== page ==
The CFP certification process, according to the CFP Board, “identifies to the public that those individuals who have been authorized to use the CFP certification marks in the U.S. have met rigorous professional standards and have agreed to adhere to the principles of integrity, objectivity, competence, fairness, confidentiality, professionalism, and diligence when dealing with clients.”

Look for someone who claims to be a fiduciary—that is, someone who puts your interests above their own. In the case of the financial planner, it means that they won’t try to steer you into an underperforming investment with high commissions or hidden fees. While standards for a fiduciary are somewhat muddled, you have every right to grill a perspective planner and ensure the concept is understood and adhered to throughout the organization you’re partnering with. Also, don’t go to sleep once you have chosen a planner. Even if you may need financial planning assistance, you can certainly check your own investments annually or quarterly and measure your return on investment.

First, determine how much financial planning advice you might need. If you’re young and childless, for example, you may need only several hours of an adviser’s time. They can tell you how much to set aside in your 401K or other retirement savings accounts, maybe give some guidance about buying a home, and send you on your merry way. That way, you pay only for the hours spent constructing the plan.

The older you are, the more complicated the plan may become, accounting for mortgages, education planning, insurance, retirement planning, etc. You’ll pay more for that, of course, but it’s a step below paying someone to be your asset manager. An asset manager invests and manages your financial resources, providing guidance through various stages of your life. The asset manager generally charges you a certain percentage of your total assets under management each year.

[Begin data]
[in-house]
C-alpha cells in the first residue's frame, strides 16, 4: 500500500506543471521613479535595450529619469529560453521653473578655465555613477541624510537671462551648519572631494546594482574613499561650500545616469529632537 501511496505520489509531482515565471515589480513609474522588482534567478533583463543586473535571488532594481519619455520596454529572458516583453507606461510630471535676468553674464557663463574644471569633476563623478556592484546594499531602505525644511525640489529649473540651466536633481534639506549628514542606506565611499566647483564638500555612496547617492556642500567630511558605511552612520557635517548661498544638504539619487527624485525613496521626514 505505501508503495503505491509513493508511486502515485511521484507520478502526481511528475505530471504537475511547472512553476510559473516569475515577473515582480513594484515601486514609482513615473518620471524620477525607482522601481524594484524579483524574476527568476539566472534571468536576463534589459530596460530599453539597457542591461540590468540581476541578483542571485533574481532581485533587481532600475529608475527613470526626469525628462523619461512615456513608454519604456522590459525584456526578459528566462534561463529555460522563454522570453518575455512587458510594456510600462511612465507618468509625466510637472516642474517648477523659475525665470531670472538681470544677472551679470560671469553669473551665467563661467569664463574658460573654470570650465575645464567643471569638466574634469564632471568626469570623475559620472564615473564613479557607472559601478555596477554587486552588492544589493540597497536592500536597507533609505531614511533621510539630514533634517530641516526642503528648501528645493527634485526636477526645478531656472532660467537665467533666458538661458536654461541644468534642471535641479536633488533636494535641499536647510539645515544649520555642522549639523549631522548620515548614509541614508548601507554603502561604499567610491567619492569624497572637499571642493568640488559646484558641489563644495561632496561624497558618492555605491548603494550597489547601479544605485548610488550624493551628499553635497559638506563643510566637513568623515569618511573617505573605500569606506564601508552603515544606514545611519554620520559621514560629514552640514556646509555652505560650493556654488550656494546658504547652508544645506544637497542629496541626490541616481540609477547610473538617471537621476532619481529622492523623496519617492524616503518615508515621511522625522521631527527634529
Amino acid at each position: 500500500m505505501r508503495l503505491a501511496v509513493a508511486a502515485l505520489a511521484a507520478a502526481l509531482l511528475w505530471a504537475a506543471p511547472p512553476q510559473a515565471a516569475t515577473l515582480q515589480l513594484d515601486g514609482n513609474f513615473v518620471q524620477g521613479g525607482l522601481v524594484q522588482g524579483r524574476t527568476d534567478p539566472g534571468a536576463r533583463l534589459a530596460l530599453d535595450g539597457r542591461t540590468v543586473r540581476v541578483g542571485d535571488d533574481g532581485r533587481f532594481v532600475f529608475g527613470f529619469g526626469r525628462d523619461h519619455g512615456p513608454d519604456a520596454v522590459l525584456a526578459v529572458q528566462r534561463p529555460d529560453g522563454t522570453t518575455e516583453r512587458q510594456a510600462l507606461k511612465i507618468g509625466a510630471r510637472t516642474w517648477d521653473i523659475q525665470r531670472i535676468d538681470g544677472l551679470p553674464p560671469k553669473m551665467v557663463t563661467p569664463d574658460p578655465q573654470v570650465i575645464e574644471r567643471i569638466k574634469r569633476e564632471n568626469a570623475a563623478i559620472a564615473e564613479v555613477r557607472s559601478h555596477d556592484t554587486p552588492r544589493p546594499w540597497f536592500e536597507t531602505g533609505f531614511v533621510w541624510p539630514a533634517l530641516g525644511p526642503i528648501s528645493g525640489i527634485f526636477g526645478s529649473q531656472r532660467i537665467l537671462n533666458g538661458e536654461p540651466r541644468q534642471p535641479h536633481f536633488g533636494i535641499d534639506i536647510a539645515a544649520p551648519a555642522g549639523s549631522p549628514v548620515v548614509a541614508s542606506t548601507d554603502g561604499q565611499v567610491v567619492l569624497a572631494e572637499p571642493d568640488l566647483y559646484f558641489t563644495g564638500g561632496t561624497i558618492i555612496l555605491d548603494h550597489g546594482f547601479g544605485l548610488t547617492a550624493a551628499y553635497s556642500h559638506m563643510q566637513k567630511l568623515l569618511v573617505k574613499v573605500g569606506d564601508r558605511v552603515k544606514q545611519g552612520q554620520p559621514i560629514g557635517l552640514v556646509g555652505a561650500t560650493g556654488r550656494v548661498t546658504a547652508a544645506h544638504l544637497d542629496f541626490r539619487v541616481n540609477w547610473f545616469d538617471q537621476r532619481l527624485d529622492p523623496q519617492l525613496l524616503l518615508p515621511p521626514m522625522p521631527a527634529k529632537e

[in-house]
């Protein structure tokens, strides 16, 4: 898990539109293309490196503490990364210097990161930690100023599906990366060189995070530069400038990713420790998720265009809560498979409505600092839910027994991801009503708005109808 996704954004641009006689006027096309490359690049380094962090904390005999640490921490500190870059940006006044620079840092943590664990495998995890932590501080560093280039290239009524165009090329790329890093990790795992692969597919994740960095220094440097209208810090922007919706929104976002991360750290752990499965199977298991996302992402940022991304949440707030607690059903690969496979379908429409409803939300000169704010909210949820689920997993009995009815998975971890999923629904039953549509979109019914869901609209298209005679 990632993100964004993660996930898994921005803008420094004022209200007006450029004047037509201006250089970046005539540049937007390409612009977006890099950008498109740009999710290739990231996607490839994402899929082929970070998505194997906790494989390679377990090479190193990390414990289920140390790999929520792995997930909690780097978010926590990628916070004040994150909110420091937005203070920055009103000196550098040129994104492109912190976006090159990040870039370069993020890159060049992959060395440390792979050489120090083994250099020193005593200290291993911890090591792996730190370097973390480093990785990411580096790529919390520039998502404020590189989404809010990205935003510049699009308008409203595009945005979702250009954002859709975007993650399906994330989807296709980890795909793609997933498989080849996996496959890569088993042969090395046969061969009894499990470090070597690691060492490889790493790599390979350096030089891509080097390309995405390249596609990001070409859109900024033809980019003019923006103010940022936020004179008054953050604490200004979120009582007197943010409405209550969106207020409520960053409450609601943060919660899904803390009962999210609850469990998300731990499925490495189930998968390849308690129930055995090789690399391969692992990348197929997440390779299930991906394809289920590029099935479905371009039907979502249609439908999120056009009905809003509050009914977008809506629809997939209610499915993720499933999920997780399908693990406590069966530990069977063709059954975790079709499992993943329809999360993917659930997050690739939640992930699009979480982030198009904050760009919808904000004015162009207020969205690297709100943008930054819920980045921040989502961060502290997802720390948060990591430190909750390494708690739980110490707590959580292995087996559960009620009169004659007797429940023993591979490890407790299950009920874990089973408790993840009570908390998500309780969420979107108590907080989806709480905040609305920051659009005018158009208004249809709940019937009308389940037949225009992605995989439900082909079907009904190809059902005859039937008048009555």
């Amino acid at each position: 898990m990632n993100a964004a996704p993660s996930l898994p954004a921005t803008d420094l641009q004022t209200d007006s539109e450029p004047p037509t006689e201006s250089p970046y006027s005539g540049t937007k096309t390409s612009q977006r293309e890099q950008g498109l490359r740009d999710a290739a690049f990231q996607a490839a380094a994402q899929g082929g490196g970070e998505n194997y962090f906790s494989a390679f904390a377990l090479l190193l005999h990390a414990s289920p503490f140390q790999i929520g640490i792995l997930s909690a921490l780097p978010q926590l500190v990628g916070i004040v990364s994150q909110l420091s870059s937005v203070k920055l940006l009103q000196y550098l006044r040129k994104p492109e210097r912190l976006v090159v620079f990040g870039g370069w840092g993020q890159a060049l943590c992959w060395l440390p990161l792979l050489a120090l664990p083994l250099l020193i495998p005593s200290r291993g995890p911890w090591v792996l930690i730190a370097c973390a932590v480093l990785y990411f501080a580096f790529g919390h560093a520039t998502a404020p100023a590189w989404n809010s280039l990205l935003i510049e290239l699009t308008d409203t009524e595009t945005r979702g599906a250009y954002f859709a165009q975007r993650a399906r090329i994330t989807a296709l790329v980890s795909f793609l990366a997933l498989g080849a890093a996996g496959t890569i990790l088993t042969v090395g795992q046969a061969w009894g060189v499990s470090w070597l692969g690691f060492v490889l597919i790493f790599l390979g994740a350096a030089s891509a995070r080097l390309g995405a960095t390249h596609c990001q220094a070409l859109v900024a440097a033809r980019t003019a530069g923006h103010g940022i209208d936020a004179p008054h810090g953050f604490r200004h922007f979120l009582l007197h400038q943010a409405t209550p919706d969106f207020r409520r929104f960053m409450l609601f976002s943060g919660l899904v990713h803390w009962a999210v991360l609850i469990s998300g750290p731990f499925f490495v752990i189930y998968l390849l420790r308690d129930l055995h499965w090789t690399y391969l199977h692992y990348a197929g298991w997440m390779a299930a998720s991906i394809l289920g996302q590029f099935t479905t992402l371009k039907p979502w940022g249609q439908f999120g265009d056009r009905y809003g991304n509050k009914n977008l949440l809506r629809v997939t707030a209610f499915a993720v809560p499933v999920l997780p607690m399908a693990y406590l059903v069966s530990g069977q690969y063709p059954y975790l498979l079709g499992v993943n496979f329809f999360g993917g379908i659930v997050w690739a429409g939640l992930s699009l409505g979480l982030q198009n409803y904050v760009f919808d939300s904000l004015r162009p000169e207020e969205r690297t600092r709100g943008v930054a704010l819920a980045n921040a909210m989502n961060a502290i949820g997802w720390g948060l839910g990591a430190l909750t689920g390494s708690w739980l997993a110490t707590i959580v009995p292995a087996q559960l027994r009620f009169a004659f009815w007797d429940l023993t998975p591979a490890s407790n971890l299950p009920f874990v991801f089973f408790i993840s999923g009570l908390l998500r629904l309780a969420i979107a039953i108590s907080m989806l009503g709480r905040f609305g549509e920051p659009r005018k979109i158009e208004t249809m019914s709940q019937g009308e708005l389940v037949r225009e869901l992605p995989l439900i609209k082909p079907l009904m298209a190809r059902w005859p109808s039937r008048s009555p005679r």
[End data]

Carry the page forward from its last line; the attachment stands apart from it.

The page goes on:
How much will any financial planning advice cost you? This is where you have to pay the strictest attention. A mistake here could cost thousands of dollars and force you to delay your retirement.

There are generally three types of models by which advisers are paid for their services.

Commission-based: Stay vigilant when you are working with commission-based advisers. While they may have products that might fit your profile nicely, they make all their money based on what they sell you, e.g., brokers, insurance agents, registered representatives. They sell such products as annuities, insurance and mutual funds and may be working for large financial institutions that also need to be paid. Some of these products might be excellent, but bear in mind that the seller has incentives to sell products that might not sell themselves and for which there might be significant, sometimes hidden, or at least less than transparent, fees. Your needs may be secondary.

Fee-based: This is a hybrid and relatively new on the financial landscape. Fee-based advisers charge fees for financial planning but usually are affiliated with a broker/agent and licensed to sell investments or insurance for a commission. Here again, there might be a conflict of interest between the adviser and client. Will the temptation of making more money trump the needs of the client? Studies have shown that most customers don’t understand the subtleties of the fee-based model.